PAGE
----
In the Orlando Magic’s official website, Armstrong stated “It is an honor to be recognized for the things I did in Orlando, and I am especially proud as a player who wasn’t drafted. I am not only excited that the organization is rewarding me, but I am also thankful to the fans there as well. Magic fans always had my back and supported me. It is a great honor and I share this with them.”
Overall, Armstrong had a decent career in 16 seasons with the NBA. From being an undrafted player to becoming a team leader that won two prestigious awards in the NBA, Armstrong manifested that hard work knows no boundaries. Because of this, he is placed fourth in this list.
3. John Starks
Career stats: 12.5 points, 3.6 assists, 2.5 rebounds, 1.1 steals, 0.1 blocks
Awards: 1x NBA All-Star, 1x NBA Sixth Man of the Year, 1x NBA All-Defensive Second Team, New York Knicks All-Time Leader in Three-Point Makes
If there is one player who never gave up on his NBA pursuit, it would be John Starks. The 6’3 shooting guard went undrafted in the 1988 NBA Draft after he transferred colleges on multiple occasions during his college basketball career. Despite going undrafted, Starks did earn a training camp invitation which led to him playing for the Golden State Warriors.
His rookie season with the Warriors was not impressive, as he played limited minutes behind the team’s excellent rookie at that time, Mitch Richmond. In limited action, Starks produced 4.1 points, 1.1 rebounds, and 0.8 assists per outing in just 36 games.
Unsatisfied with the playing time given to him by the Warriors. Starks left the NBA for a whole season as he played in minor leagues. The former Oklahoma State standout saw action for the Cedar Rapids Silver Bullets of the Continental Basketball Association and the Memphis Rockets of the World Basketball League before returning to the NBA with the New York Knicks.
Starks’ chances to make the final roster of the Knicks were slim. However, a daring move by Starks actually earned him a spot on the team. According to Bleacher Report, the 6’3 guard attempted the impossible by dunking over the 7’0 Patrick Ewing during a team practice, which twisted the knee of the smaller Starks. With an NBA ruling that stated an injured player cannot be cut from the team, the Knicks were inclined to keep him in the team.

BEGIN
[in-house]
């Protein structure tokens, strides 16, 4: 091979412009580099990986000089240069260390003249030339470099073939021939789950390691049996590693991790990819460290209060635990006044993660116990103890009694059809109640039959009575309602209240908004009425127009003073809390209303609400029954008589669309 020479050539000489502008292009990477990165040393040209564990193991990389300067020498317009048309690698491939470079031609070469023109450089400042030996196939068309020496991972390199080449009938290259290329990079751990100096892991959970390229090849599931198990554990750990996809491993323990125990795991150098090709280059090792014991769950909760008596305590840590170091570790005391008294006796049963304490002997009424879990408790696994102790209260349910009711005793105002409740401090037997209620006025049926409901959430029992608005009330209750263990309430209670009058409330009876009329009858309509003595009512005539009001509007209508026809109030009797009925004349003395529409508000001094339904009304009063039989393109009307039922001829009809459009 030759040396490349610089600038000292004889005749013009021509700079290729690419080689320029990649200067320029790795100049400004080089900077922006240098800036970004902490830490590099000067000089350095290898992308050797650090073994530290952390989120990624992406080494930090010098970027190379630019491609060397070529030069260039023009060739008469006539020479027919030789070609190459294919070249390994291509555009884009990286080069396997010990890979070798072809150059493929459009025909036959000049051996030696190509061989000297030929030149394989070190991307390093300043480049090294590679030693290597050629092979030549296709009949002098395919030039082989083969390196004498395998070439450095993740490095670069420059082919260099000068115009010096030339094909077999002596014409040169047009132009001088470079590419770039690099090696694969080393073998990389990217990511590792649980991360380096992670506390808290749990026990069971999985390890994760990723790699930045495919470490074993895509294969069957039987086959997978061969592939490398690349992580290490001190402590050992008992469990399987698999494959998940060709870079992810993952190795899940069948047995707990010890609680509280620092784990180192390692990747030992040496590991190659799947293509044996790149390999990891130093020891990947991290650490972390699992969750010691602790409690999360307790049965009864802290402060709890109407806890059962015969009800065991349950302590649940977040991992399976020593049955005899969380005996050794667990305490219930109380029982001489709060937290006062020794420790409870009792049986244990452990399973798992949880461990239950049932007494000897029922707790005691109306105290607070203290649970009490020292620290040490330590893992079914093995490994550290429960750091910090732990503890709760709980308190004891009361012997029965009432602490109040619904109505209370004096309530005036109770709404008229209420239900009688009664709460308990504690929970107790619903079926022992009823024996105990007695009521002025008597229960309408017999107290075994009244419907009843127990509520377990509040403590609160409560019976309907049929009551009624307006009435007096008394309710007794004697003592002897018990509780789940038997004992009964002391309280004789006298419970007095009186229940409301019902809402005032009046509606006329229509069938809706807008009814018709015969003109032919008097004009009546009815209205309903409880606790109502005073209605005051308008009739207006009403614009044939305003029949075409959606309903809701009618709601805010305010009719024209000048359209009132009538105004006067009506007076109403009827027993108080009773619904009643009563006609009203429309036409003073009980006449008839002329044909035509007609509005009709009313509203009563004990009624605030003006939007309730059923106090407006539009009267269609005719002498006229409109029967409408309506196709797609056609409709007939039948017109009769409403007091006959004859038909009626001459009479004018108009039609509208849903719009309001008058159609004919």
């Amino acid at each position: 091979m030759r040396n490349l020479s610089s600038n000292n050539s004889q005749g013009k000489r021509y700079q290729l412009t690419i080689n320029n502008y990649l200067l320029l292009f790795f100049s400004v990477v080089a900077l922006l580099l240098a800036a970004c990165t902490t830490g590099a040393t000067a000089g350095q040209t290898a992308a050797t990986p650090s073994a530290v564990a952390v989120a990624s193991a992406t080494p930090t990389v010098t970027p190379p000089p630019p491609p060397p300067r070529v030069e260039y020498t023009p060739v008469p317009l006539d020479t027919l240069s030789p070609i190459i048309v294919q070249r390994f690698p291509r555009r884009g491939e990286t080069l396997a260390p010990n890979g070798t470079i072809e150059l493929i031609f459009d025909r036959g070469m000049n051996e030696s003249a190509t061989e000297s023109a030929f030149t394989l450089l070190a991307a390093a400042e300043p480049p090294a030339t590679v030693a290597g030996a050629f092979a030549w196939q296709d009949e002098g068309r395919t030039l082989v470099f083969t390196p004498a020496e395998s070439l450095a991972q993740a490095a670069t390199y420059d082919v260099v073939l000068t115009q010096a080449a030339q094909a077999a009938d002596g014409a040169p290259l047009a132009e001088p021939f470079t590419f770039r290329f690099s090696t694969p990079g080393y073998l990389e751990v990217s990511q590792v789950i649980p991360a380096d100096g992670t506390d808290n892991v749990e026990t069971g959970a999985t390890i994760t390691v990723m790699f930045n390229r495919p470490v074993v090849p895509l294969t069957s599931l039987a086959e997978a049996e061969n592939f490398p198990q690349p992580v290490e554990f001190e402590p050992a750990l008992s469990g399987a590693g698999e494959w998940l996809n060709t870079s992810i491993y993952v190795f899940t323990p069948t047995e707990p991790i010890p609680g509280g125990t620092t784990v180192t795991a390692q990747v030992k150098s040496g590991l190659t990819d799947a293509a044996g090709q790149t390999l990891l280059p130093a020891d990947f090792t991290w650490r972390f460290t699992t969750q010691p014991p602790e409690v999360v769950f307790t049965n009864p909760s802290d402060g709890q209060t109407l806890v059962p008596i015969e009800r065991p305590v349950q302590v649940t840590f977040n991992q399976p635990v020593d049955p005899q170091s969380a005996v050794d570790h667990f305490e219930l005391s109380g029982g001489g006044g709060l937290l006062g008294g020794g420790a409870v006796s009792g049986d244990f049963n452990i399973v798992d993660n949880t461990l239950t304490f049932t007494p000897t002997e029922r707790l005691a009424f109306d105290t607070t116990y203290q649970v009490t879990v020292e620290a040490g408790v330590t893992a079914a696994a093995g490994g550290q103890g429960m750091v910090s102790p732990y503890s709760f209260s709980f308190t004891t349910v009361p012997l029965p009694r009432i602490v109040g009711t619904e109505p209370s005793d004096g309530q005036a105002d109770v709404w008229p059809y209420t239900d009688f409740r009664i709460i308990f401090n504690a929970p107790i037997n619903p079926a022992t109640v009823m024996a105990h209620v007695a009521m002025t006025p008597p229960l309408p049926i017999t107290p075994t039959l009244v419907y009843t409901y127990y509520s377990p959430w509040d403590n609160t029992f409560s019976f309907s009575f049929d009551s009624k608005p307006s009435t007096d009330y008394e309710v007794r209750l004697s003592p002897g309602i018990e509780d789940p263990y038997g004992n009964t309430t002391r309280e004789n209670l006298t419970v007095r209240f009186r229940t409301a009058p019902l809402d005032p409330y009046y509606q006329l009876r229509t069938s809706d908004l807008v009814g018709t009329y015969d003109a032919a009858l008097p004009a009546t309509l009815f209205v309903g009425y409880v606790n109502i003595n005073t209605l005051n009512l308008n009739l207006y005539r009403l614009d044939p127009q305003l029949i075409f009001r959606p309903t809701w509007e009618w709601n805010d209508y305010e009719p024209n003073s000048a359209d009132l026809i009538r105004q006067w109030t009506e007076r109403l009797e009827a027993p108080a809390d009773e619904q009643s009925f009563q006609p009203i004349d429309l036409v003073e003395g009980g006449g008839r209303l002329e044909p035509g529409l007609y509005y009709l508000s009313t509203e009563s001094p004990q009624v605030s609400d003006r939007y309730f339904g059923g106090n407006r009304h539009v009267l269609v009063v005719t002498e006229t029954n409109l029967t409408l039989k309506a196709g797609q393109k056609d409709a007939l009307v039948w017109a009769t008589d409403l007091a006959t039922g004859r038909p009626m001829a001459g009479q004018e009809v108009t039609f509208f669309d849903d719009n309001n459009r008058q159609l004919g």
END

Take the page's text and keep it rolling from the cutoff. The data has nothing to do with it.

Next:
Starks worked hard to impress the coaching staff. As a result, when his injury started to heal, he finally saw more action on the NBA hardwood. In his first season with the Knicks, Starks mustered 7.6 points, 3.3 assists, and 2.1 rebounds per game in 19.2 minutes of action. Impressed with his contributions, the team gave him an increased playing role.
As a reliable player for the Knicks, Starks emerged to become an All-Star in 1994, as he put up a career high in points and assists, averaging 19.0 points, 5.9 assists, and 3.1 rebounds per outing. He also won the Sixth Man of the Year Award in 1997, where he produced 13.8 points, 2.8 assists, and 2.7 rebounds per game.
Although he garnered these distinctions, Starks is mostly remembered for his in-game moment during Game two of the 1993 Eastern Conference Finals, where he dunked over Horace Grant and Bulls great Michael Jordan during the closing moments of the game.
From an undrafted player to a reliable Knicks star, Starks has come a long way in his NBA career. During the summer of 2015, Nevada Basketball Coach Eric Musselman uttered these words in a tweet about John Starks.
In his Twitter account, he posted “John Starks went undrafted after playing at 4 different JUCOs. 13 years in NBA. Knicks All-time 3pt leader. Success is a process. #NeverGiveUp”
Starks truly had a big heart, which allowed him to find a home in New York. Although Starks eventually left the Knicks to play for his old team, the Golden State Warriors, Chicago Bulls, and the Utah Jazz, Starks had already solidified his place in Knicks history which will hardly be forgotten.
2. Avery Johnson
Career stats: 8.4 points, 5.5 assists, 1.7 rebounds, 1.0 steals, 0.1 blocks
Awards: 1x NBA Champion